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Senator Robert Byrd, the Senate's president pro tempore and fourth in line to the presidency, was put in a chauffeured car and driven to a safe house, as were Speaker Dennis Hastert and other congressional leaders. There were rumors flying that the fourth plane, the one that went down in Pennsylvania, had been headed for the Capitol or Camp David. The safe houses are scattered throughout the Washington, northern Virginia and southern Maryland area. The Secret Service has similar safe houses where they can take the Vice President and other top Administration officials as well. They are homes, offices, in some cases even fire stations, that have secure phones so that the leaders can still communicate.
By 11 A.M., the streets in Washington were gridlocked with people trying to get out. In a place that doesn't tend to carpool, co-workers had stuffed themselves into available vehicles. Both the 14th Street Bridge and Arlington Memorial Bridge, leading to Virginia and past the Pentagon, had been closed, as were the airports and Union Station. On the corner of Constitution Avenue and 14th Street, day-care workers from the Ronald Reagan Building clutched frightened toddlers into a tight bunch. Hysteria was gripping the city: senior generals at the Pentagon phoned children and other relatives, warning them not to drink tap water for the next 36 hours. They feared reservoirs might be poisoned.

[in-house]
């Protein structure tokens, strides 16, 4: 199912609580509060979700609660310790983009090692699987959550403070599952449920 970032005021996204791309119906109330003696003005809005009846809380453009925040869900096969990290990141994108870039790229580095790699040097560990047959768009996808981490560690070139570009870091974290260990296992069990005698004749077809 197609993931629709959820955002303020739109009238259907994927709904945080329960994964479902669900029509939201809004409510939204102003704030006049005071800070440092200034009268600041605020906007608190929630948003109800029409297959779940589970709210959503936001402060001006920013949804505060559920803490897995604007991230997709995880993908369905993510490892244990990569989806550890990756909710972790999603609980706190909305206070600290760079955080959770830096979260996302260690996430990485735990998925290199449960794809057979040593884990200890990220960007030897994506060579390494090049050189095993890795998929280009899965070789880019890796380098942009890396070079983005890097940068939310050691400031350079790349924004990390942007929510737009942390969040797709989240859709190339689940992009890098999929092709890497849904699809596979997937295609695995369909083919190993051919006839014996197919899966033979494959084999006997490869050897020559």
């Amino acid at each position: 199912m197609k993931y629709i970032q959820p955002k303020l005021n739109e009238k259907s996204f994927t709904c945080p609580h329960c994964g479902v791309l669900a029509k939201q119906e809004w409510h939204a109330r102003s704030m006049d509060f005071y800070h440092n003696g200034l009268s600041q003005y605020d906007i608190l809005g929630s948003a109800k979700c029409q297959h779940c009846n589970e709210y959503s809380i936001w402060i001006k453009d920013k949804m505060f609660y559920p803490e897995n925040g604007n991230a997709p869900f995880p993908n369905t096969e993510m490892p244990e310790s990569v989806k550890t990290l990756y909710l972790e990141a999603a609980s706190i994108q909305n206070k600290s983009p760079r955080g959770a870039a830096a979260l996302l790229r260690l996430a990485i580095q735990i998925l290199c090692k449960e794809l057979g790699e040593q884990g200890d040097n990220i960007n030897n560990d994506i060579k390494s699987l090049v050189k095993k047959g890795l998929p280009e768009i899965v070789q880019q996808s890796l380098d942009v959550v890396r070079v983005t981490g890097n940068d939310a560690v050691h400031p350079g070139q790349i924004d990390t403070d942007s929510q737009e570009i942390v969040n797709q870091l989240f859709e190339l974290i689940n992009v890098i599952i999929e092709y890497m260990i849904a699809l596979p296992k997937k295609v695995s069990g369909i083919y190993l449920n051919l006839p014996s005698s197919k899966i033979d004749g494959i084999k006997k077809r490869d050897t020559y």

Fed Chairman Alan Greenspan was flying back to the U.S. from Switzerland when his airliner was ordered to turn back. He reached vice chairman Roger Ferguson by phone as soon as he could, and Ferguson coordinated contacts with Reserve banks and Governors both in Washington and around the country. The goal: to make sure U.S. banks would keep functioning.